Canon PowerShot SX720 HS vs Panasonic Lumix TZ80 / ZS60 quality
To test real-life performance, I shot this scene with the Canon PowerShot SX720 HS and the Panasonic Lumix TZ80 / ZS60 using their best quality JPEG settings and at their base 80 ISO sensitivity setting. Both cameras were mounted on a tripod and image stabilisation was disabled, the sensitivity was manually set to 80 ISO and Aperture priority mode was selected for the exposure. I’d previously determined that the SX720 HS produced equally good results at f3.3 and f4 and shot comparisons at both apertures. Here I’ve used the f3.3 results as they were more consistent in terms of exposure. At f3.3 both cameras selected a shutter speed of 1/1250.
The first table below shows the PowerShot SX720 HS at its maximum 24mm equivalent wide angle setting with, as I’ve said, the aperture set to f3.3. The crops are taken from across the frame with the first and last from close to the left and right edges with the crops two and three closer to the middle of the frame as you can see marked by the red frames above. The SX720 HS gets off to a poor start with a crop from the left edge of the frame which is, there’s no other way to describe it, pretty blurry.
The second and third crops from closer to the middle of the frame show a marked improvement though. Here there’s a lot more detail with sharp clean edges, but even in the centre, where the lens produces its best results, the sensor struggles to resolve the finer detail. You can’t make out the structure of the stonework on the church tower, or the time on the clock, nor can you see the individual roof tiles on the buildings in the foreground of the second crop. The distant lighthouse in the third crop is obscured by atmospheric haze, but the one in the foreground at the bottom is quite crisp and well defined.
The final crop from close to the right edge of the frame is much clearer than the one on the left and you can make out a good level of detail in the roofs and chimneys.
The comparison with the Lumix TZ80 / ZS60 is an interesting one. The first Panasonic crop is much better than the Canon one, but from there onwards the PowerShot SX720 HS is in front all the way with sharper crops showing more detail than those from the Lumix TZ80 / ZS60. With 20 Megapixels the Canon sensor produces slightly larger image detail, but there’s more of it and it’s sharper too.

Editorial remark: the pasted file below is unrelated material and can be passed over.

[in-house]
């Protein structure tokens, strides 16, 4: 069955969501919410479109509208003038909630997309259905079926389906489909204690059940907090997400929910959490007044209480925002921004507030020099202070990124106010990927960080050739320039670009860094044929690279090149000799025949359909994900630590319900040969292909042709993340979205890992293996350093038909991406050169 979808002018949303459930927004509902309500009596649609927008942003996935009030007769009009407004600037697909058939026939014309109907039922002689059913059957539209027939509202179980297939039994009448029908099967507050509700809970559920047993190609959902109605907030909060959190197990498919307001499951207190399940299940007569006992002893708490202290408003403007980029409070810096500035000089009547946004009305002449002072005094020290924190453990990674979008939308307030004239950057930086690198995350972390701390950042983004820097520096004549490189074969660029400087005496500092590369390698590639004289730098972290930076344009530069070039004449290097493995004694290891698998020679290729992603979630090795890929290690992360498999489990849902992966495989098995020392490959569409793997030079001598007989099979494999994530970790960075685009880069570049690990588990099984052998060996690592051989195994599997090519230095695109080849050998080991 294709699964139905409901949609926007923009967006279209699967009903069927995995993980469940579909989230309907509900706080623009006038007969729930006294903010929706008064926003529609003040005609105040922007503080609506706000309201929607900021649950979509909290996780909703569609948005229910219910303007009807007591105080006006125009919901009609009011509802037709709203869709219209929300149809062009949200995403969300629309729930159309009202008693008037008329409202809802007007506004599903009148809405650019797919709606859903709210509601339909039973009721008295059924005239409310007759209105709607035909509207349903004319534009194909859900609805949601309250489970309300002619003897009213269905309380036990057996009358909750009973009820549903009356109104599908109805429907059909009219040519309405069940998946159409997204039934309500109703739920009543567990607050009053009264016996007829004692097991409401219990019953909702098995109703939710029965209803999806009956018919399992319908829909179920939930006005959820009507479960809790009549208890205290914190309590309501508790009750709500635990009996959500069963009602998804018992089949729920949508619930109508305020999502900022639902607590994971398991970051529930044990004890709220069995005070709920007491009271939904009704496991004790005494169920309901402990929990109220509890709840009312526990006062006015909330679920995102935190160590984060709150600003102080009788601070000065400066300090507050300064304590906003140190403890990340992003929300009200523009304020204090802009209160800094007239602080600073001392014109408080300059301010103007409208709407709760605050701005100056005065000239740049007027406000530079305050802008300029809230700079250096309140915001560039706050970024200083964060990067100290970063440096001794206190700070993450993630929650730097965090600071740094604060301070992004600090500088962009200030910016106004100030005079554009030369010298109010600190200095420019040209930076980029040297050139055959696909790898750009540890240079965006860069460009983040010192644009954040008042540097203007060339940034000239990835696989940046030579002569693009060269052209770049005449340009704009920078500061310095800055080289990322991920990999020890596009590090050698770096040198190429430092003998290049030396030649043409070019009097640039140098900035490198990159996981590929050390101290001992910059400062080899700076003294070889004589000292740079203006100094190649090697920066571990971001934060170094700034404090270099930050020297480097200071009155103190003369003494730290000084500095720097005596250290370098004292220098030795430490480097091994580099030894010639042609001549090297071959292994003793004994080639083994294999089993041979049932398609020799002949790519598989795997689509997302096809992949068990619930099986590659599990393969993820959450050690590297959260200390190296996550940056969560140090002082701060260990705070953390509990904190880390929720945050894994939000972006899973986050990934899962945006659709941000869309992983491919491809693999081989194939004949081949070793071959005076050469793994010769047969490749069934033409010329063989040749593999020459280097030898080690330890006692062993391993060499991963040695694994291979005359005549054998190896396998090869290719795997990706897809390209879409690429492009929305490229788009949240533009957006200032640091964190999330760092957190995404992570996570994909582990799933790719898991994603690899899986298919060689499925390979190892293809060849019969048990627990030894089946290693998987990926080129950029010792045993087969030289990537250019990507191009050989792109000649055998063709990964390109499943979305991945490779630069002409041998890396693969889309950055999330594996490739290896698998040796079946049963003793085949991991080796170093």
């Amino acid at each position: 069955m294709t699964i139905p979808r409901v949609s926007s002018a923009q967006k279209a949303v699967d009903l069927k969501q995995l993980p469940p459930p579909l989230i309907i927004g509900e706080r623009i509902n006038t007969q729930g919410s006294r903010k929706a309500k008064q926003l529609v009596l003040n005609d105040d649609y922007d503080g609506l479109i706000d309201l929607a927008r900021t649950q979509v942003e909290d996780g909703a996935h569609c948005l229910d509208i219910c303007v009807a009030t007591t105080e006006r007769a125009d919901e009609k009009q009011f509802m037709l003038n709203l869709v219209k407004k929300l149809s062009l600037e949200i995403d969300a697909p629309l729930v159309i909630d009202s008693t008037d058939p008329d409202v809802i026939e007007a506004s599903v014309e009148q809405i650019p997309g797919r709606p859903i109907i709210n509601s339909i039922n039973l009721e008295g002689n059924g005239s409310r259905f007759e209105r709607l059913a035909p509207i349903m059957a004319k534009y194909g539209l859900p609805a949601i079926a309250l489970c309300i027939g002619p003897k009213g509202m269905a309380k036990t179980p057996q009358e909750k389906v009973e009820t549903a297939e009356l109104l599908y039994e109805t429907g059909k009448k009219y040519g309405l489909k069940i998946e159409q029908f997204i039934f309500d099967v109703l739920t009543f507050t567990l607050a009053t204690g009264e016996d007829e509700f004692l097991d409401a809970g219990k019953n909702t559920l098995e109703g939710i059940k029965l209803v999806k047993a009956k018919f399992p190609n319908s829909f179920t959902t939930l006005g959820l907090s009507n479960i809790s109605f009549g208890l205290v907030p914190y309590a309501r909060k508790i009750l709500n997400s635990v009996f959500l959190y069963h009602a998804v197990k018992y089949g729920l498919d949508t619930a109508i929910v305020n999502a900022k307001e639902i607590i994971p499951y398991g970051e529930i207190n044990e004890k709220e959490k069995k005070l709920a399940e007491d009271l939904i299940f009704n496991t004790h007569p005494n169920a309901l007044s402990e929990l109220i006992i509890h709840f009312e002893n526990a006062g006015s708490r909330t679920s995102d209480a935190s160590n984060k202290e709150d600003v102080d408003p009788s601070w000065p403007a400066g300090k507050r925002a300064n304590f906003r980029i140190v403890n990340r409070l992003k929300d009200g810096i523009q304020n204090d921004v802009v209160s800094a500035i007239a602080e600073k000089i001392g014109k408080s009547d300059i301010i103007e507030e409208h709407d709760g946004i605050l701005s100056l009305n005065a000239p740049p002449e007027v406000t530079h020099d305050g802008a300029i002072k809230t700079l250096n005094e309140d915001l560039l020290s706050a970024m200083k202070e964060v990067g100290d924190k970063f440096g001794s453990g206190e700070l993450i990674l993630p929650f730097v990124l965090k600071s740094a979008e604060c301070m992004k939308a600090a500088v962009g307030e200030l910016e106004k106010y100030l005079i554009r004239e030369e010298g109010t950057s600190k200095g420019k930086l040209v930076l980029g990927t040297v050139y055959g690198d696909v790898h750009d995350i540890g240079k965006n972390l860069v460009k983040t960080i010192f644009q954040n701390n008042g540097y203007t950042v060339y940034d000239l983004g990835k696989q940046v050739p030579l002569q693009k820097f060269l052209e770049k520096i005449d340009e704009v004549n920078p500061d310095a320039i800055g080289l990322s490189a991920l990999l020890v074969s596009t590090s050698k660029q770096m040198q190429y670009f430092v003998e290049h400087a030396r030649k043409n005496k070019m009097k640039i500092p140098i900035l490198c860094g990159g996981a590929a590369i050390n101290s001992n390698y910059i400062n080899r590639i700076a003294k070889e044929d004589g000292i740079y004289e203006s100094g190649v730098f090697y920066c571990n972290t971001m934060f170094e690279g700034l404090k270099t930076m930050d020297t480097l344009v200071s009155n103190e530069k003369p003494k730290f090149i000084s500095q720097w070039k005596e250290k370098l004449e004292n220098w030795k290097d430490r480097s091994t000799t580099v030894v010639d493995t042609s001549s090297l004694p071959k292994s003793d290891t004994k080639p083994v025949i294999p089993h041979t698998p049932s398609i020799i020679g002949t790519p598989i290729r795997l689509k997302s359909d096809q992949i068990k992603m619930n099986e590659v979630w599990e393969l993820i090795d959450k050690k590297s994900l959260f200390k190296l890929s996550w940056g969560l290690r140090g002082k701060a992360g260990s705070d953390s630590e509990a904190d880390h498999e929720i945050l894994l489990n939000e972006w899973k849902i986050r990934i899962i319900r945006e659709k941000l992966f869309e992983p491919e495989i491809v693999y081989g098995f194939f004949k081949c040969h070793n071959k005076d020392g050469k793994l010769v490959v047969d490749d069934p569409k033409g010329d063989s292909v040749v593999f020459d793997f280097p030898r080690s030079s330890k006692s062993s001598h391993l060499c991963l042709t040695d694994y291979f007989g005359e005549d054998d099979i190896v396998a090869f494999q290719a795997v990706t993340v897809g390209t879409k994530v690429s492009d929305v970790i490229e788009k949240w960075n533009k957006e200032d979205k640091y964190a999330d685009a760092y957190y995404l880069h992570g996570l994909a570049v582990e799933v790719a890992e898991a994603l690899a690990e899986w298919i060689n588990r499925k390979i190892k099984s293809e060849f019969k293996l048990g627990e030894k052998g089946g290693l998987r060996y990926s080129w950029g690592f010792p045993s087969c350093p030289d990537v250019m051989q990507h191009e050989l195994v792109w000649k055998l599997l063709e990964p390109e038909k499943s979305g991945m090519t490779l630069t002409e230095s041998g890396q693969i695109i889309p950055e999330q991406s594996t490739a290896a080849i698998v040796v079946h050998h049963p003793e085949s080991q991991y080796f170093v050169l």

Scroll down the page to see more quality comparisons at a range of longer focal lengths, or to find out how it performs at higher sensitivities head for my Canon SX720 HS noise results, skip to my Canon SX720 HS sample images, or head straight to my verdict.
Canon PowerShot SX720 HS quality at 450mm equivalent
The image above was taken with the PowerShot SX720 HS at roughly 450mm equivalent. As the lens is zoomed in, the maximum aperture closes. At each focal length tested I set the aperture to the maximum available – in this case f5.6 on the PowerShot SX720 HS and f6 on the Lumix TZ80 / ZS60. As before the cameras were mounted on a tripod and stabilisation disabled. The crops are taken from the areas marked in red.
At 450mm equivalent you’ll notice that there’s a lot of what looks like distortion with lines that should be straight – the edges of window frames for example – looking wobbly. This is due in part to atmospheric conditions and the varying refractive properties of the air between the subject and the camera lens. But given these test images were taken at the same time under the same conditions we can still make valid comparisons. Where, with the exception of the first crop, the PowerShot SX720 HS had a clear advantage at the 24mm equivalent focal length, here in the middle of the zoom range I don’t think there’s very much in it at all.